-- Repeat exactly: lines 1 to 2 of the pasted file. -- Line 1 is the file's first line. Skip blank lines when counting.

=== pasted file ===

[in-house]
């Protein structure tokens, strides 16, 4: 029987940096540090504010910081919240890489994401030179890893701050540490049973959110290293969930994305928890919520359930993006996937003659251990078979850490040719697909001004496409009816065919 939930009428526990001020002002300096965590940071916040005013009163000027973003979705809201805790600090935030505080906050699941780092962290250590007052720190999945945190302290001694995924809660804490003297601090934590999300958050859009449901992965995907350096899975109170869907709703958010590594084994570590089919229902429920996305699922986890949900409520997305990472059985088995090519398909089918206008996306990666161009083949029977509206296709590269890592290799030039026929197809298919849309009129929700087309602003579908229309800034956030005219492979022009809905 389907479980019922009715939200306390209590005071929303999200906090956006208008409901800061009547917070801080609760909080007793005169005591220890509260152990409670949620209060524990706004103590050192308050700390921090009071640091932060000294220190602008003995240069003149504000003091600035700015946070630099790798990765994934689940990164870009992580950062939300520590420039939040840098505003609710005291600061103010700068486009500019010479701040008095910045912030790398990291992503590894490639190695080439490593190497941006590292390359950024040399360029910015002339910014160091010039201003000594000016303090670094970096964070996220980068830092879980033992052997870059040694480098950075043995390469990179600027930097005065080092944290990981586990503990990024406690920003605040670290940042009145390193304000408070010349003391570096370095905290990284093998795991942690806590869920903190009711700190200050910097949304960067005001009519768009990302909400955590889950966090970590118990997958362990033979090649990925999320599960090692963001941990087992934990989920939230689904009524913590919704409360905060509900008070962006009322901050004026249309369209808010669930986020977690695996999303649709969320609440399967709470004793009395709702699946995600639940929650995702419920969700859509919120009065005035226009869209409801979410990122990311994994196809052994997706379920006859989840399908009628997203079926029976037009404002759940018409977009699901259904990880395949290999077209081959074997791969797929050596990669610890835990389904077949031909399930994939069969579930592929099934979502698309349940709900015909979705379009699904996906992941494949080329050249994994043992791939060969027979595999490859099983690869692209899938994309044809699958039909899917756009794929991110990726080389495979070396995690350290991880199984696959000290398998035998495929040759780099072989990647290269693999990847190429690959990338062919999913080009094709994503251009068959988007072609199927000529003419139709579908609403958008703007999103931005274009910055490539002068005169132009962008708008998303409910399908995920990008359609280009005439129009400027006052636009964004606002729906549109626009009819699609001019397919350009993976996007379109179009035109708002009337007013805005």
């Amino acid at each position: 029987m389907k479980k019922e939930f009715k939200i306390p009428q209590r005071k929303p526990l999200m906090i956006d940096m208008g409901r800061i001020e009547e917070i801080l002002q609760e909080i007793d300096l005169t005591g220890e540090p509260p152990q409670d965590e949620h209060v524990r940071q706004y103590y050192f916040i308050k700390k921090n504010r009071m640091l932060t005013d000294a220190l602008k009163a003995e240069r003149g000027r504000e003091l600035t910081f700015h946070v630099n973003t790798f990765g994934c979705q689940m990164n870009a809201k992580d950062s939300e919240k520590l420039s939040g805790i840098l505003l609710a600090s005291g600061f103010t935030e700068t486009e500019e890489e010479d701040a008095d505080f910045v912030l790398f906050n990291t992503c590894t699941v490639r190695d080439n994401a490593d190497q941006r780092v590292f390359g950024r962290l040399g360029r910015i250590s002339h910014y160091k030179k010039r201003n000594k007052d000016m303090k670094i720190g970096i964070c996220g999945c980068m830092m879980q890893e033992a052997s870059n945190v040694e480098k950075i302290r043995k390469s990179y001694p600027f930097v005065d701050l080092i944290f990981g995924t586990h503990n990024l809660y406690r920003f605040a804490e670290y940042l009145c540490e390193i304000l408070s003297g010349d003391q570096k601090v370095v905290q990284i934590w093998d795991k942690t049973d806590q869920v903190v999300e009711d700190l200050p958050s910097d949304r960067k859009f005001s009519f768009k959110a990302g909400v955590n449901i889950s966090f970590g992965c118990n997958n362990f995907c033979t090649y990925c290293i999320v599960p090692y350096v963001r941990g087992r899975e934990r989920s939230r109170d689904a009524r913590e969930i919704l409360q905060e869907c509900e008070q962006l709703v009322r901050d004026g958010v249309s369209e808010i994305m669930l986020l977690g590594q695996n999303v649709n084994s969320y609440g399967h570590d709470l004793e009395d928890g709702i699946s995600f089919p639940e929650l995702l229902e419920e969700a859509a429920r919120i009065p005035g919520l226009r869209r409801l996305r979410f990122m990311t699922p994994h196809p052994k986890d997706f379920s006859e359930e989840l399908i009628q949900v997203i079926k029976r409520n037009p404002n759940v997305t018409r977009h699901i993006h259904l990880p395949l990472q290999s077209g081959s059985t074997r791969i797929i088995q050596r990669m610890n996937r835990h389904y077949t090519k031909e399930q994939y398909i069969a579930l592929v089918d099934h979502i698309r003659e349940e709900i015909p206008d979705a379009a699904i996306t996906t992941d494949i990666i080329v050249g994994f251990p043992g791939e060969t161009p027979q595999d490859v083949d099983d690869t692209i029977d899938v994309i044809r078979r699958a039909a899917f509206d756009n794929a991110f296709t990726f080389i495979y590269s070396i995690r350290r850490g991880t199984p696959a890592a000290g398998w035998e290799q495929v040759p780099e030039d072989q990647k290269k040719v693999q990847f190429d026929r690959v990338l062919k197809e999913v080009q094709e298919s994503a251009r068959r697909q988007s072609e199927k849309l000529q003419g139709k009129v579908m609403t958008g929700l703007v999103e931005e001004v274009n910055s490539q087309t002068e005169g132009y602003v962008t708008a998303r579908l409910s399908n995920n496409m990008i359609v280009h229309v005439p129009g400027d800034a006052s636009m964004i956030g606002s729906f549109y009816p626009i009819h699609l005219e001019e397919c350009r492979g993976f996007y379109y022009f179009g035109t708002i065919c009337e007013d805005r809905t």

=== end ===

[in-house]
């Protein structure tokens, strides 16, 4: 029987940096540090504010910081919240890489994401030179890893701050540490049973959110290293969930994305928890919520359930993006996937003659251990078979850490040719697909001004496409009816065919 939930009428526990001020002002300096965590940071916040005013009163000027973003979705809201805790600090935030505080906050699941780092962290250590007052720190999945945190302290001694995924809660804490003297601090934590999300958050859009449901992965995907350096899975109170869907709703958010590594084994570590089919229902429920996305699922986890949900409520997305990472059985088995090519398909089918206008996306990666161009083949029977509206296709590269890592290799030039026929197809298919849309009129929700087309602003579908229309800034956030005219492979022009809905 389907479980019922009715939200306390209590005071929303999200906090956006208008409901800061009547917070801080609760909080007793005169005591220890509260152990409670949620209060524990706004103590050192308050700390921090009071640091932060000294220190602008003995240069003149504000003091600035700015946070630099790798990765994934689940990164870009992580950062939300520590420039939040840098505003609710005291600061103010700068486009500019010479701040008095910045912030790398990291992503590894490639190695080439490593190497941006590292390359950024040399360029910015002339910014160091010039201003000594000016303090670094970096964070996220980068830092879980033992052997870059040694480098950075043995390469990179600027930097005065080092944290990981586990503990990024406690920003605040670290940042009145390193304000408070010349003391570096370095905290990284093998795991942690806590869920903190009711700190200050910097949304960067005001009519768009990302909400955590889950966090970590118990997958362990033979090649990925999320599960090692963001941990087992934990989920939230689904009524913590919704409360905060509900008070962006009322901050004026249309369209808010669930986020977690695996999303649709969320609440399967709470004793009395709702699946995600639940929650995702419920969700859509919120009065005035226009869209409801979410990122990311994994196809052994997706379920006859989840399908009628997203079926029976037009404002759940018409977009699901259904990880395949290999077209081959074997791969797929050596990669610890835990389904077949031909399930994939069969579930592929099934979502698309349940709900015909979705379009699904996906992941494949080329050249994994043992791939060969027979595999490859099983690869692209899938994309044809699958039909899917756009794929991110990726080389495979070396995690350290991880199984696959000290398998035998495929040759780099072989990647290269693999990847190429690959990338062919999913080009094709994503251009068959988007072609199927000529003419139709579908609403958008703007999103931005274009910055490539002068005169132009962008708008998303409910399908995920990008359609280009005439129009400027006052636009964004606002729906549109626009009819699609001019397919350009993976996007379109179009035109708002009337007013805005």